- News Releases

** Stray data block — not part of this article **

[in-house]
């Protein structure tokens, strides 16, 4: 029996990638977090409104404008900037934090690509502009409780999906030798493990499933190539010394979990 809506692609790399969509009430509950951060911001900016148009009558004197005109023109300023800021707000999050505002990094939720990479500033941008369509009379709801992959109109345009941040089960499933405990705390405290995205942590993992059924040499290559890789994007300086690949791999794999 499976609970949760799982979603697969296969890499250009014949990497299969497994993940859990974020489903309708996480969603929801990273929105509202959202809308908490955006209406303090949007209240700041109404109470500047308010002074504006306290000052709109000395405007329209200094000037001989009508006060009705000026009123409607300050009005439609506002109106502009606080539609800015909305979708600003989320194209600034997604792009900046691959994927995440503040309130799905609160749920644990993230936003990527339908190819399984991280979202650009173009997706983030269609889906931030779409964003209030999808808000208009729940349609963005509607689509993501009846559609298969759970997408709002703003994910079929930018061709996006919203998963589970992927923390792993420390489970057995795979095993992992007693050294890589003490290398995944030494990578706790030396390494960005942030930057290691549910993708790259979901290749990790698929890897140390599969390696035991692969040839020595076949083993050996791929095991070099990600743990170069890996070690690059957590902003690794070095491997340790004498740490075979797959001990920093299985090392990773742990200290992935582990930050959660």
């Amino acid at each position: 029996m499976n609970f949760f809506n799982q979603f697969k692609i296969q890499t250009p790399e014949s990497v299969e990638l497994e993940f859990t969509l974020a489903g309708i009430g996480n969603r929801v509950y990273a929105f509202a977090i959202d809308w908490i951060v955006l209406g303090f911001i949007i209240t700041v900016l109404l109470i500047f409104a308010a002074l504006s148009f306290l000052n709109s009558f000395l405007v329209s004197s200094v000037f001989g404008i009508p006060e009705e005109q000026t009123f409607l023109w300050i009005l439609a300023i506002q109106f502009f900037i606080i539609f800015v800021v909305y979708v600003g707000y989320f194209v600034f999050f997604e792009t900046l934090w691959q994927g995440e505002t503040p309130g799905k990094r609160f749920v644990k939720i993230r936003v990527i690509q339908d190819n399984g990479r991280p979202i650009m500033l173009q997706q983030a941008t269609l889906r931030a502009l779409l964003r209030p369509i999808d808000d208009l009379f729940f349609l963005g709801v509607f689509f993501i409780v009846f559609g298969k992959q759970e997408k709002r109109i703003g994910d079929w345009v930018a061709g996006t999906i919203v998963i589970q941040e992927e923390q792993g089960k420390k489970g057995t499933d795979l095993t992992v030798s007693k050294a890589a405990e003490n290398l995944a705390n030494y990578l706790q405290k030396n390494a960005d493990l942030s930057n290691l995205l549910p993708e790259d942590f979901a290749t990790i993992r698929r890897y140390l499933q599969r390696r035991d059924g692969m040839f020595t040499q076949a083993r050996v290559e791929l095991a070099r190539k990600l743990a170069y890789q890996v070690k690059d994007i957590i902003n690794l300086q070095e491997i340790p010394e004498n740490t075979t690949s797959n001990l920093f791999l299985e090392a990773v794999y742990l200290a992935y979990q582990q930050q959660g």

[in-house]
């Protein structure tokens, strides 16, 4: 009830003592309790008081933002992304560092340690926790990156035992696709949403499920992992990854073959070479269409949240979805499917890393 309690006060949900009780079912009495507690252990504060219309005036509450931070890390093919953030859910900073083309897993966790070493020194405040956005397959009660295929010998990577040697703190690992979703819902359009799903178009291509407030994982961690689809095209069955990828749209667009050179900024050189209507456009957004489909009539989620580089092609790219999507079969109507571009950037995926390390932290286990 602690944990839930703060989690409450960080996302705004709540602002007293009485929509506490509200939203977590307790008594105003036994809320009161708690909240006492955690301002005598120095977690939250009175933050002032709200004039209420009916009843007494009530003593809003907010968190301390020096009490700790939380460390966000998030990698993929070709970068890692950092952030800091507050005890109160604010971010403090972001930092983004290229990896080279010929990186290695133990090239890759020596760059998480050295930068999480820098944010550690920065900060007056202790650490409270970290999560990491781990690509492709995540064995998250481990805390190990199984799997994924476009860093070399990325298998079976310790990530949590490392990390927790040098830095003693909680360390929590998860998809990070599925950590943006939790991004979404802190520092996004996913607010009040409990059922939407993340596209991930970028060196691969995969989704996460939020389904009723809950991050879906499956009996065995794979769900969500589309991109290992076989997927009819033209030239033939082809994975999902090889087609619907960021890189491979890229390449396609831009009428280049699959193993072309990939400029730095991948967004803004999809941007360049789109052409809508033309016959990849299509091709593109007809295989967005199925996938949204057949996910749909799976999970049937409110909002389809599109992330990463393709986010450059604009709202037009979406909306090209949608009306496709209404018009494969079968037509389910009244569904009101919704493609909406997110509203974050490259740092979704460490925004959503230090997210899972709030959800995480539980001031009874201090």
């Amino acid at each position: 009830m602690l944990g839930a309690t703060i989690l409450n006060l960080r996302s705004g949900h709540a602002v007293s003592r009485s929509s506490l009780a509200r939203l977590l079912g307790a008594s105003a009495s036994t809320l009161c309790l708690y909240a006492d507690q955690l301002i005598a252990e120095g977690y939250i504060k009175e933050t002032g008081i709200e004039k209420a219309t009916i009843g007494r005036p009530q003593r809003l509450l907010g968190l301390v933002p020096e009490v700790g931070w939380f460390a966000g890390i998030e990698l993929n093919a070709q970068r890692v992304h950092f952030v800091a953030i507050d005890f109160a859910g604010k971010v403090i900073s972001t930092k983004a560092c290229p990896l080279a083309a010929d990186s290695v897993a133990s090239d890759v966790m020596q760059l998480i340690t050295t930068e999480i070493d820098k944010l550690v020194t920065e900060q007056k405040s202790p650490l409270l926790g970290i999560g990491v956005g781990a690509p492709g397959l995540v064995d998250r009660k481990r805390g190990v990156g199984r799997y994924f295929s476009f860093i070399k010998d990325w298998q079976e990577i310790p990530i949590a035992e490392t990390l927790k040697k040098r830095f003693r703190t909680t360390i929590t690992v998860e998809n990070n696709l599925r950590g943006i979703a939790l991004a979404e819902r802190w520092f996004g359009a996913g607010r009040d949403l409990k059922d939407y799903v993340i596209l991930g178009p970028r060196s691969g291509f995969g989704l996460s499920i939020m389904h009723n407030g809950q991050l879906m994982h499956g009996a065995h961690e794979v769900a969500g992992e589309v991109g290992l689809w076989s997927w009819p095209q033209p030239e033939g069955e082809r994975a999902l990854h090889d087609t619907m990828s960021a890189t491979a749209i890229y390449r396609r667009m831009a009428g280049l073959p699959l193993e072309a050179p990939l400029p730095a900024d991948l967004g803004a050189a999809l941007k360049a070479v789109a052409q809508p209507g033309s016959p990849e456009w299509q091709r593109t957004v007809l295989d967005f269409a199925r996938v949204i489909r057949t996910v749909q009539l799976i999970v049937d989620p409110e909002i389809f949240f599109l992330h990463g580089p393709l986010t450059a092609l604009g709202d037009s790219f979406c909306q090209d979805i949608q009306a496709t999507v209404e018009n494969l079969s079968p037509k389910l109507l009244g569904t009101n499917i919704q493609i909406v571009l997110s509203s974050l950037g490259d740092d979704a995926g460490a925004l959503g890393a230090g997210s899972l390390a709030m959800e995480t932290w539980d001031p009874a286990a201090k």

PHOENIX — In what is a first for the Valley in more than two decades, a 17-year-old girl from Glendale, Ariz., became the recipient of a pediatric liver transplant on Dec. 6, the result of collaboration between Phoenix Children's Hospital and Mayo Clinic in Arizona. It is also the first living donor pediatric liver transplant in the Valley. The milestone surgery was all the more unique in that it was a living donor liver transplant, meaning that a donor offered to give up part of her liver to be transplanted into the recipient. Both the donor and the recipient livers will regenerate within a matter of weeks. The donor, a 35-year-old woman from Oklahoma, underwent comprehensive medical and psychological testing to be qualified as a match for the recipient. The donor is the godmother of the recipient, and has known her since she was born. The first surgery began at Mayo Clinic Hospital at 7:30 a.m. when part of the donor's liver was removed in a 3½ hour procedure led by David Mulligan, M.D., Director, Transplant Center, Mayo Clinic in Arizona. The partial liver was put on ice and transported to Phoenix Children's Hospital, where it was transplanted into the recipient. Pediatric liver transplants are primarily done when the child has primary liver disease that may progress to death, with the risk of death that outweighs the risk of transplantation. The recipient's surgery was led by Winston Hewitt, M.D., liver transplant surgeon at Mayo Clinic and surgical director of the Phoenix Children's Hospital Pediatric Liver Transplant Program. Medical director of the program is Tamir Miloh, M.D., Phoenix Children's Hospital. Both patients were reported to be doing well following the combined 8½ hour surgeries. The program marks the only such pediatric program in the Phoenix area for pediatric patients. Previously, patients had to travel to Tucson or out-of-state for the surgery. Certification for the Phoenix Children's Hospital Pediatric Liver Transplant Program was granted by the United Network for Organ Sharing in March 2012, paving the way for the first such program in Arizona to provide an integrated, child-centered liver transplant program that takes place within a dedicated pediatric hospital.